For those of you who want to jump from your few months of summer fun back into lives of political activism, here’s an update on the amendment to the California constitution known as Proposition 8.
The validity of same-sex marriage is a very emotionally and politically charged topic, so let me be perfectly clear: I’m not debating its validity. My argument is that California Attorney General Jerry Brown, and to some degree Gov. Arnold Schwarzenegger, failed to fulfill the duties of their respective offices by declining to defend against the recent challenge to the California constitution. Brown allowed his personal feelings about Prop 8 to impede his responsibility to the constitution.
Prop 8 was passed in November 2008 by a 52.24 percent majority and amended the California constitution to state, “Only marriage between a man and a woman is valid or recognized in California.”
On May 26, 2009, the California Supreme Court, in the case of Strauss et al. v Horton, rejected the plaintiffs’ request to invalidate the amendment to the California constitution effected by Prop 8. The court instead affirmed “that Proposition 8 constitutes a permissible constitutional amendment.”
More recently, a new lawsuit was filed in U.S. Federal Court in San Francisco by two same-sex couples suing for the right to marry their respective partners. The plaintiffs named Schwarzenegger and Brown, along with other state officials, as defendants. On Aug. 8 Judge Vaughn Walker released his decision that Prop 8 “is unconstitutional under both the due process and equal protection clauses [of the U.S. Constitution].”
Now here’s the extraordinary part: Not one of the named defendants appeared in court. Defendant-intervenors (interested parties who wish to proffer a defense on behalf of the defendants) from the private sector instead shouldered the responsibility of defending the state constitution.
The oath of office taken by every elected official in California, including the governor and the attorney general, makes them swear to “support and defend . . . the constitution of the state of California against all enemies, foreign and domestic” and to “bear true faith and allegiance to the constitution of the United States and the constitution of the state of California.” Where was the attorney general for the state of California to defend the constitution of the state of California?
Though Prop 8 passed by only a slim margin, it was indeed passed, and consequently it amended and became an unmistakable part of the constitution.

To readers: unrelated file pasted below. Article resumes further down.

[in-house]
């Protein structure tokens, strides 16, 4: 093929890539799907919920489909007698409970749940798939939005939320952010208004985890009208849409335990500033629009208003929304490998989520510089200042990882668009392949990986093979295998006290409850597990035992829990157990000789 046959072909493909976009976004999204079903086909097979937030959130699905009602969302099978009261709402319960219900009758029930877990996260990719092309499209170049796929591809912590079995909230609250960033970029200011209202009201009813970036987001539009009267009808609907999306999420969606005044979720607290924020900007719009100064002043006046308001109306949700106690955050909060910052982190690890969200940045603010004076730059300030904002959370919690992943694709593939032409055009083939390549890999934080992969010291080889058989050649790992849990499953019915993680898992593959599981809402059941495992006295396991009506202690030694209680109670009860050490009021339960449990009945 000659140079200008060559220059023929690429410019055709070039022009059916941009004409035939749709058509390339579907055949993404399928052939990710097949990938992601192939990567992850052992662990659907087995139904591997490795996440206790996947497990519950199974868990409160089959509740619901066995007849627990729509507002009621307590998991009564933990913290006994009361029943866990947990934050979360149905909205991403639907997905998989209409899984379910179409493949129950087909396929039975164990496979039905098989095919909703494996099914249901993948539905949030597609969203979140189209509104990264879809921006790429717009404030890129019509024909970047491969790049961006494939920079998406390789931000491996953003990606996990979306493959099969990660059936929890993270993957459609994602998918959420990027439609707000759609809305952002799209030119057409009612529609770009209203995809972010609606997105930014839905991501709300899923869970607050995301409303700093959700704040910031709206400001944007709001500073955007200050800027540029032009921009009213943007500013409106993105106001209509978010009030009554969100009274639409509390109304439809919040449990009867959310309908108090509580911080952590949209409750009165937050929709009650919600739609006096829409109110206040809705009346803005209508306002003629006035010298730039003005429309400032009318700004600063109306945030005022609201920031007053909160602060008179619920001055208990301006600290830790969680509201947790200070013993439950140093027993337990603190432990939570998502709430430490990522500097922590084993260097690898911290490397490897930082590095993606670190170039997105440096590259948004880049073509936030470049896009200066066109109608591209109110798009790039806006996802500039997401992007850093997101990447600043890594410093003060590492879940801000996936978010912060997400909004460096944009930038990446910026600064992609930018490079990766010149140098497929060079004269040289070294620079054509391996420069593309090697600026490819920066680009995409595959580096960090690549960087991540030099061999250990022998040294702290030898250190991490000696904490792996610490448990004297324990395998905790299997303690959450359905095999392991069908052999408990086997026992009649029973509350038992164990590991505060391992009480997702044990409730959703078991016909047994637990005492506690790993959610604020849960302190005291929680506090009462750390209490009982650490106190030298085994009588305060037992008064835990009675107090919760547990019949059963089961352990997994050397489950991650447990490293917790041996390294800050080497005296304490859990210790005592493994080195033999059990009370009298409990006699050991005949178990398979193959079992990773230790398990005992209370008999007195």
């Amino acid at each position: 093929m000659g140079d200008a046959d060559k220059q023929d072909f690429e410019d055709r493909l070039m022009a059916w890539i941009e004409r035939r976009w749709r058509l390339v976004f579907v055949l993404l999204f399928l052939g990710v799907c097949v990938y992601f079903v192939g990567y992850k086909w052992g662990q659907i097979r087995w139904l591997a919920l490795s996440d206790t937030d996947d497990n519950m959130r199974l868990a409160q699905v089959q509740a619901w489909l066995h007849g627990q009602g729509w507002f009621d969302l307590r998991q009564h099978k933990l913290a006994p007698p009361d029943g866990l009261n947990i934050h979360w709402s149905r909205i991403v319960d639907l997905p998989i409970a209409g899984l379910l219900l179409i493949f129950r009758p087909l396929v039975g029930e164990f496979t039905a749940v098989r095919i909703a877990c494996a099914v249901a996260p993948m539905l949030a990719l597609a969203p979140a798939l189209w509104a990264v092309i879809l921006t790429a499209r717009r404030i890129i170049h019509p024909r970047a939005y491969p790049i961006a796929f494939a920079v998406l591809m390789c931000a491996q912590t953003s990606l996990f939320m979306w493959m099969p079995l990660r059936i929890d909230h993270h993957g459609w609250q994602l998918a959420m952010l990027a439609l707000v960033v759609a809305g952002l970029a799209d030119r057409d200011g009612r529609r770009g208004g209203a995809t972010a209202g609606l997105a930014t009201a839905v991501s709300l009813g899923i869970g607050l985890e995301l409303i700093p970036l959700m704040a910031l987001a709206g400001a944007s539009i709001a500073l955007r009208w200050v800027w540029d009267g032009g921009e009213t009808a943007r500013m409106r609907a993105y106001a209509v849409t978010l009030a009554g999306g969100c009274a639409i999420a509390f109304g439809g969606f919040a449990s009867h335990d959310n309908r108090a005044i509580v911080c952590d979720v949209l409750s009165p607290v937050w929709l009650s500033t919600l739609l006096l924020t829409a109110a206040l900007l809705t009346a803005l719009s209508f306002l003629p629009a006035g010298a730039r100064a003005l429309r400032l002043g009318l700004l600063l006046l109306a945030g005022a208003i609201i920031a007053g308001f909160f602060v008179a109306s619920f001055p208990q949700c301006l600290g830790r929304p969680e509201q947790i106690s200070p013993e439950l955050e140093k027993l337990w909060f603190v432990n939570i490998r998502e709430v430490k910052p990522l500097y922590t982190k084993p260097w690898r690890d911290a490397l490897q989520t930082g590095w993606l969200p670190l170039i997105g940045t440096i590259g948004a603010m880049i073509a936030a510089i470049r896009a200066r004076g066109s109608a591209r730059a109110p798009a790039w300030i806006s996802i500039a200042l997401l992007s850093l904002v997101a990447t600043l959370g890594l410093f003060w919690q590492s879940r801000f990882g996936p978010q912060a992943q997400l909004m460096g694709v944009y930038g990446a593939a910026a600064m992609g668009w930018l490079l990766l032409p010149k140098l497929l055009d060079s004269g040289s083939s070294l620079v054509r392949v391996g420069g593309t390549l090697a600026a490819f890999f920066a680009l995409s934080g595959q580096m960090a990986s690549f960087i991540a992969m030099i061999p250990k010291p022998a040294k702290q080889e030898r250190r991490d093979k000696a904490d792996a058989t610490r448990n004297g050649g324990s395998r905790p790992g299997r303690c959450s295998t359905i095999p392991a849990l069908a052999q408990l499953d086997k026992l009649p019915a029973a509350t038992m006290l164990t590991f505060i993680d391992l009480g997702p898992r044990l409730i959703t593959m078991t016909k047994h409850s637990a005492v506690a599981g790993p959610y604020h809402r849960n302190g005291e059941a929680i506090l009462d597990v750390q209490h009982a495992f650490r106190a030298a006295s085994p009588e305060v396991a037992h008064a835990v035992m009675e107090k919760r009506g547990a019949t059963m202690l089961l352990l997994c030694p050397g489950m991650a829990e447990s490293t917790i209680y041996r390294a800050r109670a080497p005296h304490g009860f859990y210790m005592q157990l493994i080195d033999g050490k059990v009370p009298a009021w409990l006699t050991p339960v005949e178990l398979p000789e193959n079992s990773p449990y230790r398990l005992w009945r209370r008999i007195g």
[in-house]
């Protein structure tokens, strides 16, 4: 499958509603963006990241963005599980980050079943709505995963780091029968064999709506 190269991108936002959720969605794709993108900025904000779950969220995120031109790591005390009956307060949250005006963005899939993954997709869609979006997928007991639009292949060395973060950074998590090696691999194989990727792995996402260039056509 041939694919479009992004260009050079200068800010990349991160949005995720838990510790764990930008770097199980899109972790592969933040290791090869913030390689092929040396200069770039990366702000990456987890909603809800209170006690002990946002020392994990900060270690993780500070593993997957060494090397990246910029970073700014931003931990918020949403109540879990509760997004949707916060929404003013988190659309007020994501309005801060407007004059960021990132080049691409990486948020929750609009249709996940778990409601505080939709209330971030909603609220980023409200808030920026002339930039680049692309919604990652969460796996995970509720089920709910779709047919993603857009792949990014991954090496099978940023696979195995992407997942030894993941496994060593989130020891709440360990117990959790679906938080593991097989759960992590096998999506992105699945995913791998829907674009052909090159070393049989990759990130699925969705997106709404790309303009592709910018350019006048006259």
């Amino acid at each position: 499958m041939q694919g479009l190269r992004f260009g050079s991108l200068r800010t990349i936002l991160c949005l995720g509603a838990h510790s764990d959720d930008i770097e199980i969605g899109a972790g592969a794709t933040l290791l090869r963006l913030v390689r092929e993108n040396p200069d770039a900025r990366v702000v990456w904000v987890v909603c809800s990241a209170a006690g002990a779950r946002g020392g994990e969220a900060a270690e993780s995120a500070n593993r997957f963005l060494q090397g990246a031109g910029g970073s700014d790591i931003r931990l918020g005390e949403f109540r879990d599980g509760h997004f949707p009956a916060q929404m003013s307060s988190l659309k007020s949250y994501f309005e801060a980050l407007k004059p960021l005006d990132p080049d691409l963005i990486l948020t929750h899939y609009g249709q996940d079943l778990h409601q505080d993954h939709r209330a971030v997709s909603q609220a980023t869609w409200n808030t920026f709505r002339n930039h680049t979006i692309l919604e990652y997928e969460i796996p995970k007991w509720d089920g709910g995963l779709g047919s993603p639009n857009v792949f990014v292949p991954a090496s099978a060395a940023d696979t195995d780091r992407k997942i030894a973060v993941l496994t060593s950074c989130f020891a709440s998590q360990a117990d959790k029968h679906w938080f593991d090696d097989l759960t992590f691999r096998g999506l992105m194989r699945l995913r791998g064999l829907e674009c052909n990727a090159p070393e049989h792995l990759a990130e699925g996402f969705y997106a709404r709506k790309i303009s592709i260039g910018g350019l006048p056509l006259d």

Additionally, as public servants in charge of maintaining and looking out for the best interests of their constituents, the governor and the attorney general should have gone to bat for the desires of the majority, regardless of their personal beliefs.
“Barring a law that is unconstitutional on its face, the proper role of an attorney general is to enforce and defend the will of the people as manifested through the initiative or legislative process,” Los Angeles District Attorney Steve Cooley said in an official statement. “The will of the people should be respected and not overturned easily or lightly.”
If Brown thought the law was unconstitutional, he should have attempted to address it earlier.
Until someone with proper authority (such as the U.S. Federal Judiciary) tells him otherwise, it is not up to the California attorney general’s discretion to ignore his obligation to mount a vigorous defense of the California constitution. Deciding beforehand, as Jerry Brown did, that the proposition was unconstitutional was a neglect of the fundamental duty of his office.
After Walker’s ruling was handed down, Brown said, “In striking down Proposition 8, Judge Walker came to the same conclusion I did when I declined to defend it.” Brown, however, is not a federal judge but an attorney elected and employed for the defense of the state and its constitution.
Even while holding political office and bound to the same oath that he will affirm if he is elected governor in November, Jerry Brown shirks his official responsibility when it doesn’t align with his personal interests. Which laws will he decline to enforce as governor? Obviously the public will grant Jerry and his cohorts latitude, realizing that they have images to maintain and agendas to propagate. But California is in dire need of leaders who, unlike Brown, can put aside personal interests in favor of the greater good in order to extricate the State from its present challenges.
The constitution should be something that our leaders will invariably defend, regardless of how it may impact their political futures.
Reid Roman is a sophomore majoring in industrial and systems engineering.